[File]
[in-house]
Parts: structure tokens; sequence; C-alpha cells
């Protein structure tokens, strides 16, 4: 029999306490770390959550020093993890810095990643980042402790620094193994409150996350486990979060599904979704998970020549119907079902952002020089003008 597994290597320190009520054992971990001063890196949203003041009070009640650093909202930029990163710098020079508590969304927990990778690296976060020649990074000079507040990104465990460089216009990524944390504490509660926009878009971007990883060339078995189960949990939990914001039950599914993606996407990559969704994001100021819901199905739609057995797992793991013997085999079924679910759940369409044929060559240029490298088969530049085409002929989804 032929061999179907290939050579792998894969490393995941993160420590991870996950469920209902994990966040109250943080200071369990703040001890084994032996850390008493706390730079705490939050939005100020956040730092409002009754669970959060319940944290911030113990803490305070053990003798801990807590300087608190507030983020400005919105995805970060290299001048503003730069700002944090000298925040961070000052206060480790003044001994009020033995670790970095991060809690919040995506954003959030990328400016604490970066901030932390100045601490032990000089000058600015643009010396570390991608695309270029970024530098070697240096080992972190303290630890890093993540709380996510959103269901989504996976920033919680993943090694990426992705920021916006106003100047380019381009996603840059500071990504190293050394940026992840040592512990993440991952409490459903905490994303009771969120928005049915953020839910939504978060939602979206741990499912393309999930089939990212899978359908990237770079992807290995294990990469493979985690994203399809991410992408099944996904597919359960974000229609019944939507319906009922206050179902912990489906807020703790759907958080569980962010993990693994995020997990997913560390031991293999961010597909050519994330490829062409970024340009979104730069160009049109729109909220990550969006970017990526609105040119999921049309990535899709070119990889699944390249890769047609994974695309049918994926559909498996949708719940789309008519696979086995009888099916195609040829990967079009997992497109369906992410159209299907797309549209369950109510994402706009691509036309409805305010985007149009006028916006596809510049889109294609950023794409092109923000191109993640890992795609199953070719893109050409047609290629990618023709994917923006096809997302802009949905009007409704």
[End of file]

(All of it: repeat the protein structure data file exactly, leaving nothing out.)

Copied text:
[in-house]
Parts: structure tokens; sequence; C-alpha cells
């Protein structure tokens, strides 16, 4: 029999306490770390959550020093993890810095990643980042402790620094193994409150996350486990979060599904979704998970020549119907079902952002020089003008 597994290597320190009520054992971990001063890196949203003041009070009640650093909202930029990163710098020079508590969304927990990778690296976060020649990074000079507040990104465990460089216009990524944390504490509660926009878009971007990883060339078995189960949990939990914001039950599914993606996407990559969704994001100021819901199905739609057995797992793991013997085999079924679910759940369409044929060559240029490298088969530049085409002929989804 032929061999179907290939050579792998894969490393995941993160420590991870996950469920209902994990966040109250943080200071369990703040001890084994032996850390008493706390730079705490939050939005100020956040730092409002009754669970959060319940944290911030113990803490305070053990003798801990807590300087608190507030983020400005919105995805970060290299001048503003730069700002944090000298925040961070000052206060480790003044001994009020033995670790970095991060809690919040995506954003959030990328400016604490970066901030932390100045601490032990000089000058600015643009010396570390991608695309270029970024530098070697240096080992972190303290630890890093993540709380996510959103269901989504996976920033919680993943090694990426992705920021916006106003100047380019381009996603840059500071990504190293050394940026992840040592512990993440991952409490459903905490994303009771969120928005049915953020839910939504978060939602979206741990499912393309999930089939990212899978359908990237770079992807290995294990990469493979985690994203399809991410992408099944996904597919359960974000229609019944939507319906009922206050179902912990489906807020703790759907958080569980962010993990693994995020997990997913560390031991293999961010597909050519994330490829062409970024340009979104730069160009049109729109909220990550969006970017990526609105040119999921049309990535899709070119990889699944390249890769047609994974695309049918994926559909498996949708719940789309008519696979086995009888099916195609040829990967079009997992497109369906992410159209299907797309549209369950109510994402706009691509036309409805305010985007149009006028916006596809510049889109294609950023794409092109923000191109993640890992795609199953070719893109050409047609290629990618023709994917923006096809997302802009949905009007409704």